What is a contra dance?

Most community/country dances are a mix of circle, square and longways set (contra) dances. These are dances that one can attend without a partner, in fact you are encouraged to change partners frequently. 

 

Circle dances are often “mixers” where you change partners each time the dance and tune start again.

 

The square dance form is widely known in North America.  A typical square has four couples (two head couples, two side couples). Some are “partner keep” dances. Others are mixers. The movement patterns of the dance can range from simple to quite complex.

 

Contra dances are done in long lines. The dancers form couples, and the couples form sets of two couples in long lines starting from the stage and going down the length of the dance hall. Throughout the course of a dance, couples progress up and down these lines, dancing with each other couple in the line.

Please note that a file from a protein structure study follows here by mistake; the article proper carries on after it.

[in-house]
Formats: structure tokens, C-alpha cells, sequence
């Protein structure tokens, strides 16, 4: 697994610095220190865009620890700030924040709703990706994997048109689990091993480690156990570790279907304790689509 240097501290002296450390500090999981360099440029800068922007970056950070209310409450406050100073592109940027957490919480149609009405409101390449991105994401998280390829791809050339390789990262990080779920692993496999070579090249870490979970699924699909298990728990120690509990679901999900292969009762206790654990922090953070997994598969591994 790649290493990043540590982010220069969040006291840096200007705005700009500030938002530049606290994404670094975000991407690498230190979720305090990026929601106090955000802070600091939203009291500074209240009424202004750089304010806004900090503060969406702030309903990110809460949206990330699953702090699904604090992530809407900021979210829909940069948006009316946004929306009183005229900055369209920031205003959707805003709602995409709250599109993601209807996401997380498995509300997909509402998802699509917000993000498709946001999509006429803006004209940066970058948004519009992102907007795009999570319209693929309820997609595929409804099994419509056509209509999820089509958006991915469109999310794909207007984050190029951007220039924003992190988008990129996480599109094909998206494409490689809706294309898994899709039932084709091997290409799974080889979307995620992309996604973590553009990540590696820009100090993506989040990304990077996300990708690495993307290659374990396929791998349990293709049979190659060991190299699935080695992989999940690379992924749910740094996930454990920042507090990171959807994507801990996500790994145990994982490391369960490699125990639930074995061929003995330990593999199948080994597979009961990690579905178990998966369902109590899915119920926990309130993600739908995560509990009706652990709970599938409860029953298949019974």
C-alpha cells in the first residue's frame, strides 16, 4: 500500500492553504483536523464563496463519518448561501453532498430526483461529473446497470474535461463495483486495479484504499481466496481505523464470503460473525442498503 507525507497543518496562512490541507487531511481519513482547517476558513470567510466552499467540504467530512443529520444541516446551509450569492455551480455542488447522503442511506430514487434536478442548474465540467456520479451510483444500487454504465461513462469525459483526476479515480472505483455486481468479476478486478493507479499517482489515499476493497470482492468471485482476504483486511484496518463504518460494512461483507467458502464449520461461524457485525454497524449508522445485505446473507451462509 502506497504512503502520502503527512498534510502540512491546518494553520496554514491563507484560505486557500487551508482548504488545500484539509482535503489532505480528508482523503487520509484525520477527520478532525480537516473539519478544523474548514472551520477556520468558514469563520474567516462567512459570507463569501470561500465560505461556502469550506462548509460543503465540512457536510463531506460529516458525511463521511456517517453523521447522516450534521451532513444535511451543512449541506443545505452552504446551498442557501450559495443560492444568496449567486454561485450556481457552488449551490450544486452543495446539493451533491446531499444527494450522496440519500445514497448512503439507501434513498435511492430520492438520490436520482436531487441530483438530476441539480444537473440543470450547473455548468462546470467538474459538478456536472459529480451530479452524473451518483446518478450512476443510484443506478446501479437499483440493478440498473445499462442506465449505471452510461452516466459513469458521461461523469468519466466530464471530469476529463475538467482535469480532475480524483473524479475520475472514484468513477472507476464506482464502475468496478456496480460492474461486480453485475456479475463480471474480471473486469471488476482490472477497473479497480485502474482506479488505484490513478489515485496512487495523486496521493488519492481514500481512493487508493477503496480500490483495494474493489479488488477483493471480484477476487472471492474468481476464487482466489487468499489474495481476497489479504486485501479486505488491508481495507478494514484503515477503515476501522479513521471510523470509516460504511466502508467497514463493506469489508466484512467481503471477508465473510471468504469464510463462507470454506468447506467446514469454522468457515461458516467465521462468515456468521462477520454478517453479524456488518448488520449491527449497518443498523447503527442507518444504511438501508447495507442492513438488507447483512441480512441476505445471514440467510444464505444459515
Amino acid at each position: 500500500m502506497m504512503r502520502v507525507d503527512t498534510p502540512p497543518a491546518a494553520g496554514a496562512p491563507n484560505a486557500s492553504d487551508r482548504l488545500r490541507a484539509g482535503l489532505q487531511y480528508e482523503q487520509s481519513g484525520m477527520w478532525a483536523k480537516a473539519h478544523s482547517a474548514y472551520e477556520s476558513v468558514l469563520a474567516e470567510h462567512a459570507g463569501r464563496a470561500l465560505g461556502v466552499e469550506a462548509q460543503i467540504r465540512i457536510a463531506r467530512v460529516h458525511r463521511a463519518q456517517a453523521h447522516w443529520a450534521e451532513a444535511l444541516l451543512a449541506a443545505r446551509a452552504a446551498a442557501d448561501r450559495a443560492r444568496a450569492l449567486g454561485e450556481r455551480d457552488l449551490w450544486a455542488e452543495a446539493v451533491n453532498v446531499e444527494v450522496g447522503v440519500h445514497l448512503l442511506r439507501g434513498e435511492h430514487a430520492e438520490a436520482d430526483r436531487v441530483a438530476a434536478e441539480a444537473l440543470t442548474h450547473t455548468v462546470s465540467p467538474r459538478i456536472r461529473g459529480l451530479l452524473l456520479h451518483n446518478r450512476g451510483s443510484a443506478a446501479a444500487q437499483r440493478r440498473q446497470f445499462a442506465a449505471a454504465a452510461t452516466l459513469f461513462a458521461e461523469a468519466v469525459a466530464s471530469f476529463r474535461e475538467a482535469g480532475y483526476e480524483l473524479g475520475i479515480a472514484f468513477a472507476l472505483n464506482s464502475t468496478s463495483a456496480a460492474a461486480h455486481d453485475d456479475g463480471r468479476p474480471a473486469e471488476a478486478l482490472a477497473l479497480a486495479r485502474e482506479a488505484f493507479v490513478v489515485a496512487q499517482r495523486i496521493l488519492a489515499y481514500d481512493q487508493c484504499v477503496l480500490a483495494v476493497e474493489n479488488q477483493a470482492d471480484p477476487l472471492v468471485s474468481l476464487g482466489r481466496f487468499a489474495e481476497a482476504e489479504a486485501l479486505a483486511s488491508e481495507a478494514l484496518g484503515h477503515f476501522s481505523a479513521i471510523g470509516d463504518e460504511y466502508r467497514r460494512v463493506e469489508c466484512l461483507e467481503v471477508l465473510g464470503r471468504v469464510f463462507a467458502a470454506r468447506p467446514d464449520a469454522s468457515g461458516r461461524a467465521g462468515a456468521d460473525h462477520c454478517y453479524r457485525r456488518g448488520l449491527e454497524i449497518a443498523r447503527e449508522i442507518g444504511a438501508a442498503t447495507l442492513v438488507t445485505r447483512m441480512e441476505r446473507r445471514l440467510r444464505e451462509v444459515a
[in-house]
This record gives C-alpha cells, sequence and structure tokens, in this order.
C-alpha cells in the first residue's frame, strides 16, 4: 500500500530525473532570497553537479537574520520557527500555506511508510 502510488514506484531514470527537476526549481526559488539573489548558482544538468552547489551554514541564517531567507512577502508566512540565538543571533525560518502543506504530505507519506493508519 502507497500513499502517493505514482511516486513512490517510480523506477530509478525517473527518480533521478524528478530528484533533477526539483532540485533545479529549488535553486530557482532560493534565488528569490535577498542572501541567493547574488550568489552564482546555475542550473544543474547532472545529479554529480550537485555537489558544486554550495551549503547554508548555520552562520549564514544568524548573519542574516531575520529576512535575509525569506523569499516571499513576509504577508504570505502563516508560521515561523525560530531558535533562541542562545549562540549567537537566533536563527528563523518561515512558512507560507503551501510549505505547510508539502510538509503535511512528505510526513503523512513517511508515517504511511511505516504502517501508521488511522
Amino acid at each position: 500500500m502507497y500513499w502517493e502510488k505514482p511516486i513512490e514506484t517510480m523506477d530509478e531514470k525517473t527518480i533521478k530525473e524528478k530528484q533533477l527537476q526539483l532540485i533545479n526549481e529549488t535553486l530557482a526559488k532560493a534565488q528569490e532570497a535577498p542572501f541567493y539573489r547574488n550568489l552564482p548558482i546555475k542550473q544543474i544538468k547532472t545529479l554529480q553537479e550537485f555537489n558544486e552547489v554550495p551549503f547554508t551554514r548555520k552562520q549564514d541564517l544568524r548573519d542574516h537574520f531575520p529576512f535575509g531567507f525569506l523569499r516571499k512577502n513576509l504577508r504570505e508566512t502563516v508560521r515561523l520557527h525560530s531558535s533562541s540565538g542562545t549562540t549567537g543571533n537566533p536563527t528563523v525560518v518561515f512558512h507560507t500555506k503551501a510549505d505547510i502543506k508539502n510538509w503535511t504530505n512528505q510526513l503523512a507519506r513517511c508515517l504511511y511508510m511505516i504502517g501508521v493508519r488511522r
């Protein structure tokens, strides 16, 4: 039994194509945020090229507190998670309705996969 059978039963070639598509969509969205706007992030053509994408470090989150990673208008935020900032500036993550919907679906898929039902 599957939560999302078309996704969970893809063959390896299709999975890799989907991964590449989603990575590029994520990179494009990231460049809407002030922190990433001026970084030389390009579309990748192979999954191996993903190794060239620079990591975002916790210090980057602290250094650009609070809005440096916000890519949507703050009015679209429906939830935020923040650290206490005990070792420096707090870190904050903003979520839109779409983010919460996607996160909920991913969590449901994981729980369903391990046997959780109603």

All of these dances are done using a simple walking step usually punctuated by a partner or neighbour swing. The dances are led by a caller who teaches the sequence of figures in the dance before the music starts, then continues to prompt this sequence of figures.  

 

Above all, the goal is to connect with your partner and the other dancers in your set, and with the rhythm of the live music, and to smile and have fun.